I was chatting with my uncle about the archaeological reliefs in the Governorate of Sulaymaniyah. The Governorate is part of Iraqi Kurdistan and is about 400 km north-west of Baghdad. He said that he saw a relief in the year 1985 on a top of a mountain, south-west of the city of Sulaymaniyah. The name of the relief, as the local villagers call it, is Naram-Sin (Arabic: نارام سين ; Kurdish: نيرام سن). This happens to also be the name Sargon the Great‘s grandson; Naram-Sin of Akkad (reigned 2261-2224 BCE). Interesting!

Ok, let’s go. I drove my car and in about 2 hours, I reached the area my uncle had talked about (there is a road from the main street up to the top of the mountain, which was made by the local government). After that, I had to use my feet. From the top of the mountain, I descended down into a valley-like crevice. It is not that dangerous if you are familiar with hiking. Finally, there you are!

The dead silence of the mountain top, together with the wind and the sound of the tree branches, make you feel the history and smell its 4000 years’ scent.

The rock relief lies on the cliff side of Darband-i-Gawr (which means the pass of the pagan). This pass is part of the south-eastern side of the Qara Dagh (also written Kara Dagh) mountain range. Qara Dagh is a Turkish term which means the “black mountain.” It is a double range of cretaceous limestone, reaching a height of more than 1,700 meters above sea level.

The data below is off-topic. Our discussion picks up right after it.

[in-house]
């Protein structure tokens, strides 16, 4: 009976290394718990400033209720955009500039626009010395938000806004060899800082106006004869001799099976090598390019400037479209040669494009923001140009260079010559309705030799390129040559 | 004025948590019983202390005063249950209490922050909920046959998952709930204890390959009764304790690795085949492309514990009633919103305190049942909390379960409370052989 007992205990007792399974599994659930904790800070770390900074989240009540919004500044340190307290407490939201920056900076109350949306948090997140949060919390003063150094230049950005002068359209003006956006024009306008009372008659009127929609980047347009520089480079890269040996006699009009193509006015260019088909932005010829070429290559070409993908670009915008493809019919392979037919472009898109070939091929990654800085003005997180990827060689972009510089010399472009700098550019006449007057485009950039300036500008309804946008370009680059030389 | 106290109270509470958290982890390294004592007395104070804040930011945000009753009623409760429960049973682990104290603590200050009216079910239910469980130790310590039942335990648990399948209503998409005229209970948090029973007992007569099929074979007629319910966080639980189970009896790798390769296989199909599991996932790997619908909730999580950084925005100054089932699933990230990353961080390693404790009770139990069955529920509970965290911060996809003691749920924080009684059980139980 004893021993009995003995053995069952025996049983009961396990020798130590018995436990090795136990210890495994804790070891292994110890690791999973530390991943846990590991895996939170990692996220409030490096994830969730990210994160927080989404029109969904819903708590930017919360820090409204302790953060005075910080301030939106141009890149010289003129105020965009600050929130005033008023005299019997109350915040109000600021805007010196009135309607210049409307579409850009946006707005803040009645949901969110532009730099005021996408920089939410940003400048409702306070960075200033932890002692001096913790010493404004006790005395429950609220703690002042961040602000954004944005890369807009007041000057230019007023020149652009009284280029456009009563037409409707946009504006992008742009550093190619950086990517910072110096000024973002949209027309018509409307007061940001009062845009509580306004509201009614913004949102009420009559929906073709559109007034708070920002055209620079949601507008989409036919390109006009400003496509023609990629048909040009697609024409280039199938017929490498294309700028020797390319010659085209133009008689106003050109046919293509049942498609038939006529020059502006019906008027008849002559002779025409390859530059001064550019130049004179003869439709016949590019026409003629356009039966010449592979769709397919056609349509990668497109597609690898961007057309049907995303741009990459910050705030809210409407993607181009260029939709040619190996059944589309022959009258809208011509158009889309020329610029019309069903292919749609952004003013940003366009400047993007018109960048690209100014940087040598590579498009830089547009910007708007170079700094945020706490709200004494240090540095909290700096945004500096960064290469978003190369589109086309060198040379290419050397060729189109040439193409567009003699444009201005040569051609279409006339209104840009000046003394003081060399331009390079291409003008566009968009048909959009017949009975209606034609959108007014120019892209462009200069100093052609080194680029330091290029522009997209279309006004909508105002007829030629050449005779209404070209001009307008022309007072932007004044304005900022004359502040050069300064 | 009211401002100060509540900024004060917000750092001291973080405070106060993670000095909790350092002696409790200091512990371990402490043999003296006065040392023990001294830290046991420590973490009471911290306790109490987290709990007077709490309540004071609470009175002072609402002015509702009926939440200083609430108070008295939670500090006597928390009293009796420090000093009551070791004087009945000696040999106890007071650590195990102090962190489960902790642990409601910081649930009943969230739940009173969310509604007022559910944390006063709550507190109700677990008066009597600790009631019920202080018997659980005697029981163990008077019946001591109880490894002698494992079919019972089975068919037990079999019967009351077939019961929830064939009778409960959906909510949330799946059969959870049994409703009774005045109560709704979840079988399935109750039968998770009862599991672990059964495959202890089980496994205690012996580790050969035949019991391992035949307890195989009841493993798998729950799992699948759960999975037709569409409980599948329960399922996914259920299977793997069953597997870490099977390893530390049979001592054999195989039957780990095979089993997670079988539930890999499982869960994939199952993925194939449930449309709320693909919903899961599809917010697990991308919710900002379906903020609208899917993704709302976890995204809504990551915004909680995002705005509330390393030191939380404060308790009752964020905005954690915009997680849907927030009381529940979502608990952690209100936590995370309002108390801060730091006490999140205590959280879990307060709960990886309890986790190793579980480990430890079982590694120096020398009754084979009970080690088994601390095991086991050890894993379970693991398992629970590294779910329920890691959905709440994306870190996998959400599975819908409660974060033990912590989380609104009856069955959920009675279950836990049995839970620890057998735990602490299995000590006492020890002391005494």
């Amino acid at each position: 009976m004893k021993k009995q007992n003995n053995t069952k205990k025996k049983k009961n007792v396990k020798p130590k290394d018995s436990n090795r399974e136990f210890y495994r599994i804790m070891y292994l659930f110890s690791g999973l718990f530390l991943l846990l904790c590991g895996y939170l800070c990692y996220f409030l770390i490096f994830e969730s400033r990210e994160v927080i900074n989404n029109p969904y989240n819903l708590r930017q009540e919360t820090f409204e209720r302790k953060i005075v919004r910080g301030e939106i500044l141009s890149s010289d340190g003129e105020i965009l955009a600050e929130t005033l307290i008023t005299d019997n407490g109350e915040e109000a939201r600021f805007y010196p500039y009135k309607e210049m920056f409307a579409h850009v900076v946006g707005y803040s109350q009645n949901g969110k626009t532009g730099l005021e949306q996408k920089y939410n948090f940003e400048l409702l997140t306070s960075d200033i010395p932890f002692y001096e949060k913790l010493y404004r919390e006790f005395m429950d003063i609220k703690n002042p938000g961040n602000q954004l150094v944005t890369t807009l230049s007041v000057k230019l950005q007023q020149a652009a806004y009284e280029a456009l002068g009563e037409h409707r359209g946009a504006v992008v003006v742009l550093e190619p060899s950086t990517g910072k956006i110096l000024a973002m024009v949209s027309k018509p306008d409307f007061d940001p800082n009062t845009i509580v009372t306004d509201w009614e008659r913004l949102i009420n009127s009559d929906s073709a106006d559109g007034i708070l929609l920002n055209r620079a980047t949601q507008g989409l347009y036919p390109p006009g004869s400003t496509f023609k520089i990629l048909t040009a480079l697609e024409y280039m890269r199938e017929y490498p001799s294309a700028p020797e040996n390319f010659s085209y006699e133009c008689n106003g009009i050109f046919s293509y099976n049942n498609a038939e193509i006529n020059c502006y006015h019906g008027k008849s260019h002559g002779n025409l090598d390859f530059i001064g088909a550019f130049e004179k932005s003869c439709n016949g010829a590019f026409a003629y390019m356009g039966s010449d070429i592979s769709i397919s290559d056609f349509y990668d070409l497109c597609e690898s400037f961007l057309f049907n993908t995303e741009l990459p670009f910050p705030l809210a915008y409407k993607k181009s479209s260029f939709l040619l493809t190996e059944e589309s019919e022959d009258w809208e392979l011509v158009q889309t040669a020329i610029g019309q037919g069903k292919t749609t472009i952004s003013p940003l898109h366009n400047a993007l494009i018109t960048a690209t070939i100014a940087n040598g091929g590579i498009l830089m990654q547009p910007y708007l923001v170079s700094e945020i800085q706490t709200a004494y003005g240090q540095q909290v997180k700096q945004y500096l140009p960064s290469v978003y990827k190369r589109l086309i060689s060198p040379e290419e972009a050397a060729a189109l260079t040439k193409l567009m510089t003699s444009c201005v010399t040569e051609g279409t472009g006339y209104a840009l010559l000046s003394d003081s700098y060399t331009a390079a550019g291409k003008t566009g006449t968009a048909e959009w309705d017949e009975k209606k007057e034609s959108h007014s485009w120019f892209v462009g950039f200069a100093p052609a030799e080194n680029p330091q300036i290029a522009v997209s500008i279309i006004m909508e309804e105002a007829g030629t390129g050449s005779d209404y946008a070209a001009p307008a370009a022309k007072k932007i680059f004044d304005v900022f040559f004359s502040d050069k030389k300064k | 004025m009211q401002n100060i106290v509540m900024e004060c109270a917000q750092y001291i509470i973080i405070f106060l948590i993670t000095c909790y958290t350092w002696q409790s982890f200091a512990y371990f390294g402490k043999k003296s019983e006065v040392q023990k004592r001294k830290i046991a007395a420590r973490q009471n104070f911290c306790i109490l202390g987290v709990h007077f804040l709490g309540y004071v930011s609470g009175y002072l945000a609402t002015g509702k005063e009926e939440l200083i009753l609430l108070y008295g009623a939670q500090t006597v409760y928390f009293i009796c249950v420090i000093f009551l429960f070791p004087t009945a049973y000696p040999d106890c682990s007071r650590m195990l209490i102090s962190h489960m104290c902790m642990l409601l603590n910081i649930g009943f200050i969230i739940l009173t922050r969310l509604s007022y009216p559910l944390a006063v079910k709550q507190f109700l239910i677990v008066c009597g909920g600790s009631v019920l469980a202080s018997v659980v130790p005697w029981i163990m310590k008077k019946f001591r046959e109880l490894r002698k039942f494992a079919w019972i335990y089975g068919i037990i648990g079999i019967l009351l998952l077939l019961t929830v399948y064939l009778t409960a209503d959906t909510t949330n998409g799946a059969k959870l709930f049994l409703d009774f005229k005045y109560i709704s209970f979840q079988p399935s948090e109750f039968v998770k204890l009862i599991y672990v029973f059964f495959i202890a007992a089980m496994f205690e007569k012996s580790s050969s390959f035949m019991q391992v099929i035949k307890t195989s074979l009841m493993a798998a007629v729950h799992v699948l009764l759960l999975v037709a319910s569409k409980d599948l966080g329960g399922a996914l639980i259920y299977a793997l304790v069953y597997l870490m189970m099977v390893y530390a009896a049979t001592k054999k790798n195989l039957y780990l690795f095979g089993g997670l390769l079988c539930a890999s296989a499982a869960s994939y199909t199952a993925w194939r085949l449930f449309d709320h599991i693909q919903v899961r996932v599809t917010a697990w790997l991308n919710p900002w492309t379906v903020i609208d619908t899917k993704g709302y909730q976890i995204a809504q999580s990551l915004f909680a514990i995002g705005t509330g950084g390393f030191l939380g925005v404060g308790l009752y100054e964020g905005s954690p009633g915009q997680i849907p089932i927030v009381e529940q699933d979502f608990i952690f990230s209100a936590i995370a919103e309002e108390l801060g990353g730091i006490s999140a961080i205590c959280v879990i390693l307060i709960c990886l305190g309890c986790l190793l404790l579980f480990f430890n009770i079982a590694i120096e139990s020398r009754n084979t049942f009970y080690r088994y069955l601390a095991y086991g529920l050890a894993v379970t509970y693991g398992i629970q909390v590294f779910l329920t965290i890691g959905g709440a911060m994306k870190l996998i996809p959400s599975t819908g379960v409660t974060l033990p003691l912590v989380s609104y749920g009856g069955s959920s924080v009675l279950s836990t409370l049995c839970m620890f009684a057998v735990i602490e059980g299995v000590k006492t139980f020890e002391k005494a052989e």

This is where the road ends. I had to descend through this slit (on the right of the viewer) which leads to a valley within the mountain top, Darband-i-Gawr.

This is where the road ends. I had to descend through this crevice (on the right of the viewer) which leads to a valley within the mountain top, Darband-i-Gawr.

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The Punic-Roman Temple of Antas, Sardinia

Nestled in the middle of the Iglesiente mountains in the southwestern part of Sardinia, the ruins of the Punic-Roman Temple of Antas offer visitors a truly majestic sight. After lying abandoned for centuries, the temple was discovered in 1838 and extensively restored in 1967. Most impressively, the original Ionic columns were excavated and re-erected. The present visible structure dates to the 3rd century AD on a floor-plan from the Augustan age.

Temple of Antas, a Punic-Roman temple, first built around 500 BC, and restored around 300 BC, the Roman temple was built under Augustus and restored under Caracalla, Sardinia © Carole Raddato